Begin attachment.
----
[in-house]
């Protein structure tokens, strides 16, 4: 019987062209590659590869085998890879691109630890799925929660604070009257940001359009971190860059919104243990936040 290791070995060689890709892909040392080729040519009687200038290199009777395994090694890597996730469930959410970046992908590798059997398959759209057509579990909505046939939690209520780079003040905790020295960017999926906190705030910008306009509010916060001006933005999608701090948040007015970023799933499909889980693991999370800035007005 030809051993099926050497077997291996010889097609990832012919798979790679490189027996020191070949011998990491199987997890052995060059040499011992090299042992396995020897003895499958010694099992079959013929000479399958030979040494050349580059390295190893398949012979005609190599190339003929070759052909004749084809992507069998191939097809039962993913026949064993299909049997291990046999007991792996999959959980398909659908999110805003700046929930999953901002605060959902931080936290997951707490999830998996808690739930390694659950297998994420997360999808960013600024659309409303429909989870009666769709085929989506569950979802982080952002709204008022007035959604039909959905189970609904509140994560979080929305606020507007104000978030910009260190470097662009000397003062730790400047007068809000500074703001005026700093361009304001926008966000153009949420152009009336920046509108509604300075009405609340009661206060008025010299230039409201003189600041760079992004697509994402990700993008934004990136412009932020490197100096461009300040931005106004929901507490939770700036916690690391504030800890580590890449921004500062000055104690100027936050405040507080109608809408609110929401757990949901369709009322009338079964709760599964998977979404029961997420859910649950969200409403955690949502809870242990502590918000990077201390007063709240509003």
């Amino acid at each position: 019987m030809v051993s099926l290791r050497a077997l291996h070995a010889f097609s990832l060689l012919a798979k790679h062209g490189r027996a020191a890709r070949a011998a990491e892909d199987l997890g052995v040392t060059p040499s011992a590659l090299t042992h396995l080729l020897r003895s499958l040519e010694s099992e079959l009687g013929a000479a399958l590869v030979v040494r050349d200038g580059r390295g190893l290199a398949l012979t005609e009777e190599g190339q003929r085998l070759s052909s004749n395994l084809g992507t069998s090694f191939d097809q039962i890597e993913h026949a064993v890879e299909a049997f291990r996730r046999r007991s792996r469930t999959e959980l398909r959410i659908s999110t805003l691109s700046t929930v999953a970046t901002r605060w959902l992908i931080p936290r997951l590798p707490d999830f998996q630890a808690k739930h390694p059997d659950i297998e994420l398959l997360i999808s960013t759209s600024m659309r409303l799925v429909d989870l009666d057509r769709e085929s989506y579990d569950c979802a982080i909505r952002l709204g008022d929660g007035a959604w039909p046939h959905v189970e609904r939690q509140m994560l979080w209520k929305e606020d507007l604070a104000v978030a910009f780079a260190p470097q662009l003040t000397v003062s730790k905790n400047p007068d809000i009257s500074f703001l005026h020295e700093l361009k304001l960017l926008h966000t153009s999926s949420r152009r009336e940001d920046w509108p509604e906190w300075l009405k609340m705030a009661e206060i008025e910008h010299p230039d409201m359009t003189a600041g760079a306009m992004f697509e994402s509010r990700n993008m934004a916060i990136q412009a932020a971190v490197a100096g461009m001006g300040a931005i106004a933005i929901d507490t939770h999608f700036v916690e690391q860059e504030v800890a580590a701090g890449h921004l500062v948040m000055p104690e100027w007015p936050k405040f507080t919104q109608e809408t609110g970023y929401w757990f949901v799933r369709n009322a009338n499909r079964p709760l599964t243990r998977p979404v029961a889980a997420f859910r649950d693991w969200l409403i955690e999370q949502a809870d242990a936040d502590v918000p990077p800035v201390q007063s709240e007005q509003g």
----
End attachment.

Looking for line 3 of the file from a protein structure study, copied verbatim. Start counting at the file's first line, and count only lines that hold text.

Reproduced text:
């Amino acid at each position: 019987m030809v051993s099926l290791r050497a077997l291996h070995a010889f097609s990832l060689l012919a798979k790679h062209g490189r027996a020191a890709r070949a011998a990491e892909d199987l997890g052995v040392t060059p040499s011992a590659l090299t042992h396995l080729l020897r003895s499958l040519e010694s099992e079959l009687g013929a000479a399958l590869v030979v040494r050349d200038g580059r390295g190893l290199a398949l012979t005609e009777e190599g190339q003929r085998l070759s052909s004749n395994l084809g992507t069998s090694f191939d097809q039962i890597e993913h026949a064993v890879e299909a049997f291990r996730r046999r007991s792996r469930t999959e959980l398909r959410i659908s999110t805003l691109s700046t929930v999953a970046t901002r605060w959902l992908i931080p936290r997951l590798p707490d999830f998996q630890a808690k739930h390694p059997d659950i297998e994420l398959l997360i999808s960013t759209s600024m659309r409303l799925v429909d989870l009666d057509r769709e085929s989506y579990d569950c979802a982080i909505r952002l709204g008022d929660g007035a959604w039909p046939h959905v189970e609904r939690q509140m994560l979080w209520k929305e606020d507007l604070a104000v978030a910009f780079a260190p470097q662009l003040t000397v003062s730790k905790n400047p007068d809000i009257s500074f703001l005026h020295e700093l361009k304001l960017l926008h966000t153009s999926s949420r152009r009336e940001d920046w509108p509604e906190w300075l009405k609340m705030a009661e206060i008025e910008h010299p230039d409201m359009t003189a600041g760079a306009m992004f697509e994402s509010r990700n993008m934004a916060i990136q412009a932020a971190v490197a100096g461009m001006g300040a931005i106004a933005i929901d507490t939770h999608f700036v916690e690391q860059e504030v800890a580590a701090g890449h921004l500062v948040m000055p104690e100027w007015p936050k405040f507080t919104q109608e809408t609110g970023y929401w757990f949901v799933r369709n009322a009338n499909r079964p709760l599964t243990r998977p979404v029961a889980a997420f859910r649950d693991w969200l409403i955690e999370q949502a809870d242990a936040d502590v918000p990077p800035v201390q007063s709240e007005q509003g």